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Can introverted consultants succeed?

Personality traits—or behavioral drives—shape how workers perform in certain roles. At face value, an extraverted person may be better suited for work that requires strong social skills. And introverts may be limited to performing quieter, heads-down work.

But are those stereotypes true? Can an introvert succeed as a consultant?

To some, the idea of an “introverted consultant” seems an odd pairing of words: How can a consultant—the slick, solutions-oriented, smartest person in the room—be reserved or quiet?

But not all introverts are reserved or quiet; that’s a false premise. Some just need time alone to recharge.

And while some introverts are reserved and quiet, that doesn’t hold them back. Introverted consultants exist, and they can be just as successful as their gregarious counterparts.

Here’s how they win:

introverted consultant

Specialized deep thinking

Consultants are contracted for a reason. They bring niche subject matter expertise and technical insights to problems companies face—problems not likely to be corrected with in-house staff alone.

Deep thinking with a heads-down, analytical mindset is part of the consulting role. It’s not just about onboarding new clients, perfecting your pitch, or nailing the in-person meeting. Clients pay for solutions. 

What an introvert brings to the table is less talk, more action. Their currency is the end product they deliver. They’re able to hyper-focus on analyzing data so they can prescribe improvement actions.

Big-picture ideating

Introverts may be viewed as hesitant, shy, or lost in their own thoughts. Maybe that’s true in some cases, but many introverts can be perceived by others as confident and charming! That’s because many introverts have high dominance—and dominance can be interpreted as extraversion. 

Take, for example, a husband and wife realtor team who own the most successful brokerage in town. Every month they attend a networking event, and they don’t leave until they’ve spoken with every person in the room. You might look at them and think, Now there’s an extraverted couple! But what drives them to socialize might be their desire to have control and be the best.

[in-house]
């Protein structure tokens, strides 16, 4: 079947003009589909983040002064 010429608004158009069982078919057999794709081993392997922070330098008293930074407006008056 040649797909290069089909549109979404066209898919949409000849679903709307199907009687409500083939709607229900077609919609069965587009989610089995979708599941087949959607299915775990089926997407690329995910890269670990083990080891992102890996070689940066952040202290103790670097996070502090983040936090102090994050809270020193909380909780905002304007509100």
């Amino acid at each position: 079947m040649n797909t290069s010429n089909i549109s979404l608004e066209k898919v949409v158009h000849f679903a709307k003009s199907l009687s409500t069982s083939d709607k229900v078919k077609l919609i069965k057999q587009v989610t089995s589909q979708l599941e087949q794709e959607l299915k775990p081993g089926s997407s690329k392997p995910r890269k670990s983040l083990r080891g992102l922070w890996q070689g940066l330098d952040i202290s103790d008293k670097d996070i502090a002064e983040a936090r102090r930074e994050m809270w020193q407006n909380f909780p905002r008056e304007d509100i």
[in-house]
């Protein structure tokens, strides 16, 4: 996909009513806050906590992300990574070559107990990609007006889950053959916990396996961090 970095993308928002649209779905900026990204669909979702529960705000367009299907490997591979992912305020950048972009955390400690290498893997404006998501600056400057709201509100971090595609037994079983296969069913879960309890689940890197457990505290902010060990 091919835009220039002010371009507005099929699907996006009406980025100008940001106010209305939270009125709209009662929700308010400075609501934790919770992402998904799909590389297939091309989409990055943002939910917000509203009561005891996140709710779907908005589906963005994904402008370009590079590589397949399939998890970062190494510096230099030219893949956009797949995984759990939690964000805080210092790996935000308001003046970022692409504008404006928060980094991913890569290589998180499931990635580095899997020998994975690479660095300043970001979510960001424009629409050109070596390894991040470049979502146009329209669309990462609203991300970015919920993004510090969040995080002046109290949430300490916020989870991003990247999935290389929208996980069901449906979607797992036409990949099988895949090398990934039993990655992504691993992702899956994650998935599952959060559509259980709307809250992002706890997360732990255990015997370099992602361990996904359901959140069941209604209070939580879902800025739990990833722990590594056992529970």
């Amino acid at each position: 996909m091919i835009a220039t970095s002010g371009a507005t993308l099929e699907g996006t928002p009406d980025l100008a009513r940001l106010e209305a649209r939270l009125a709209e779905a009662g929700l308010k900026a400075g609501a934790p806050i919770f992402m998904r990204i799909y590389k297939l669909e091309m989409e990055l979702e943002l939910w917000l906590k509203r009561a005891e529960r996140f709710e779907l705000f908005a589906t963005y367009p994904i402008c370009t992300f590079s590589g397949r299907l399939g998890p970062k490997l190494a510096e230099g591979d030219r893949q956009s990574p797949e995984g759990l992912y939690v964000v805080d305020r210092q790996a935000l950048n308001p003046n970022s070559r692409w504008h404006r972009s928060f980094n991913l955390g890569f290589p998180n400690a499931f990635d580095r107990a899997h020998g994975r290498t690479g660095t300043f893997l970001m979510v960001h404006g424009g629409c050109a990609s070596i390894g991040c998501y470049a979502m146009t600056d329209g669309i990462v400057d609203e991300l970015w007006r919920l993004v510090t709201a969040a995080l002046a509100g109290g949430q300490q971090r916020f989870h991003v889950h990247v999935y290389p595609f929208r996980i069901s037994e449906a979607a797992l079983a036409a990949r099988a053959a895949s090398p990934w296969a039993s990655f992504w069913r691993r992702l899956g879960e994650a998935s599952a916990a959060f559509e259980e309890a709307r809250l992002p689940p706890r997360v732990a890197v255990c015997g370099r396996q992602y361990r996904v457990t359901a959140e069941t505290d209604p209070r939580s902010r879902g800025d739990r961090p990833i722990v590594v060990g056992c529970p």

High dominance consultants are comfortable with risk; they’re innovative and unafraid of failure. That means they’re well-suited to tackle the deep, imposing challenges businesses encounter—projects that often require unconventional, big-picture thinking. Being introverted doesn’t hold them back in the slightest.

Guiding rather than teaching

Because an introverted consultant may not have the persuasive personality or natural presence to wow clients with their services right out of the gate, they must often take a more customized path to complete projects and retain business.

For instance, much of consulting is implementing new systems or processes, then working with clients to be able to train the rest of their workforce—after the engagement ends. And the way to best facilitate these teachable moments is to do less “dictating” and more guiding. 

Active, effective listening

Another hallmark of a great consultant is the ability to absorb and process client information in a way that moves the partnership or project forward. Introverts channel their time and energy into converting a client’s needs into a structured, systematic solution.

This is accomplished via active listening

Additionally, prospects pick up on whether they’re being sold to or listened to. Consultants who listen actively can build trust more easily.

The introverted consultant’s challenge

Chasing engagements is a common struggle for consultants. For introverted consultants, all that talking and selling can feel especially exhausting. That’s why it’s so important to add a recurring revenue stream to your firm. That way you can focus on problem-solving and guiding your clients, rather than hunting for new ones. 

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Patrick is the partner marketing manager at PI.

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